Manisha Shah, University of California, Los Angeles
Can Workfare Programs Decrease Human Capital Investments? Evidence from NREGA in India
Date and Location
Monday, May 11, 2015, 4:10 PM - 5:30 PM
ARE Conference Room, 2102 Social Sciences and Humanities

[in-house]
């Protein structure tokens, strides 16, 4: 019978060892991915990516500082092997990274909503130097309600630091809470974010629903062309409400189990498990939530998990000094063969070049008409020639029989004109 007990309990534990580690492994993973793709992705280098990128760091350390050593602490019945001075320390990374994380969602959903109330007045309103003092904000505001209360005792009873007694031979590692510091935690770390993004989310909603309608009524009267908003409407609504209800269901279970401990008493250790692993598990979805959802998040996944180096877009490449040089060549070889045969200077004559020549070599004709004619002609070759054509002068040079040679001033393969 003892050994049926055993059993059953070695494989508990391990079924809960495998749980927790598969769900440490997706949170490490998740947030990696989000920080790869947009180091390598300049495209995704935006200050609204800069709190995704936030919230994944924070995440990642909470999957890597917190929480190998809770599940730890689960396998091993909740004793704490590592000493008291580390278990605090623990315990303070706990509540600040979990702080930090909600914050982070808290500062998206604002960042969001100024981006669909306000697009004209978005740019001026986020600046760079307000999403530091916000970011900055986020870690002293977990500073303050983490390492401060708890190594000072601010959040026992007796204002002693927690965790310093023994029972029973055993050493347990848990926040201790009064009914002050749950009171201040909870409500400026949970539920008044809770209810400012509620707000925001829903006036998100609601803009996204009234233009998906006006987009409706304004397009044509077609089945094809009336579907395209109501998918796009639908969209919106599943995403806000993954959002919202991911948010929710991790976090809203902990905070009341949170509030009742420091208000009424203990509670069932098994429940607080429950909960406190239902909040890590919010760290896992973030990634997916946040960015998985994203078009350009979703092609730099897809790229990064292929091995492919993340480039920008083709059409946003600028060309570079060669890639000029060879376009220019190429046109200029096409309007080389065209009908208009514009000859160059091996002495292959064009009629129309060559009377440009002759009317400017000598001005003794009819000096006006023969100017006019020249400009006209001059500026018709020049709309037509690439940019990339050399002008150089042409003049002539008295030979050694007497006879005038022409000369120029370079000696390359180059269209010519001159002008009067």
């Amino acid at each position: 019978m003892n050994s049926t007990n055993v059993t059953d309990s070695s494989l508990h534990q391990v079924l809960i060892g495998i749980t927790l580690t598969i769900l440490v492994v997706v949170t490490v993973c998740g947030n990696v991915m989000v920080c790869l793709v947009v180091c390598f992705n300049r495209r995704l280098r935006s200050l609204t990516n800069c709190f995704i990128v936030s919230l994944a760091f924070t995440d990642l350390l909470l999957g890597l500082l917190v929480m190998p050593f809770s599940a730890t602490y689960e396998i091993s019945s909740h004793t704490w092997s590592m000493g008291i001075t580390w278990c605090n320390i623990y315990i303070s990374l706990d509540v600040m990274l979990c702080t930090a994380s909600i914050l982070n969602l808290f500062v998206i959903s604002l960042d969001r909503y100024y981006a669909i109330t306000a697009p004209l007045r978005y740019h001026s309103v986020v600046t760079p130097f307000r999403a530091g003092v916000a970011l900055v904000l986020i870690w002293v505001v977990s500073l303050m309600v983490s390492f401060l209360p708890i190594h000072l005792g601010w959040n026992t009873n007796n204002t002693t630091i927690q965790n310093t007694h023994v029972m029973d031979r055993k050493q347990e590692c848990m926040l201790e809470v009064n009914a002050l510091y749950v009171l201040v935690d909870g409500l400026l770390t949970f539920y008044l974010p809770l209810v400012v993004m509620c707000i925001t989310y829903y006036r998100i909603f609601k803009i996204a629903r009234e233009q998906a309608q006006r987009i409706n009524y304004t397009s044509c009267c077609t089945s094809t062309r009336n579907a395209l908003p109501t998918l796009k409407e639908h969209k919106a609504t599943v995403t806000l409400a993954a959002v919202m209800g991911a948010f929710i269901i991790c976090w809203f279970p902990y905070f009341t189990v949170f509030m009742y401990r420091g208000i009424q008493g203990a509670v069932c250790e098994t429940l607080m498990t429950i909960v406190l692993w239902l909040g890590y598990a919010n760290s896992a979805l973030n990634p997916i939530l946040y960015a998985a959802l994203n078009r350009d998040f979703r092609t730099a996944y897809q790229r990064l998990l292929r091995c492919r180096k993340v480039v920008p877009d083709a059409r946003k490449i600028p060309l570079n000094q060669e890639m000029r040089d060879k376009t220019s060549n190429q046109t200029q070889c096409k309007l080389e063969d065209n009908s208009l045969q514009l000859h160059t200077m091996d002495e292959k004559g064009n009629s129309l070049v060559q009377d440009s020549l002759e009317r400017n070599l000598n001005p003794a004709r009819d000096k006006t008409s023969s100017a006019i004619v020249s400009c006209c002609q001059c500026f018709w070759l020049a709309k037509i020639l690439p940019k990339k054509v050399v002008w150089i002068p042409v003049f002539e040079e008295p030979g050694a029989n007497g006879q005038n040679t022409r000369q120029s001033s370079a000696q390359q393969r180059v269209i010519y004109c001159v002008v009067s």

Workfare programs have become an important anti-poverty tool, but if they raise local wages, they can increase the opportunity cost of schooling for children. In this paper, we examine the effect of the largest anti-poverty workfare program in world: NREGA in India. We exploit the staged rollout of the program across districts to causally identify its effects on human capital investment. Using a household survey of test scores and schooling outcomes for almost 3 million rural children in India, we show that the introduction of NREGA results in decreased school enrollment, test scores, and achievement particularly amongst children ages 13-16. In addition, we show that while the impacts of NREGA on human capital are similar for boys and girls, boys are primarily substituting into market work when they leave school while girls are substituting into unpaid domestic work. We conclude that anti-poverty programs which raise wages could have the perverse effect of lowering human capital investment in the developing world.
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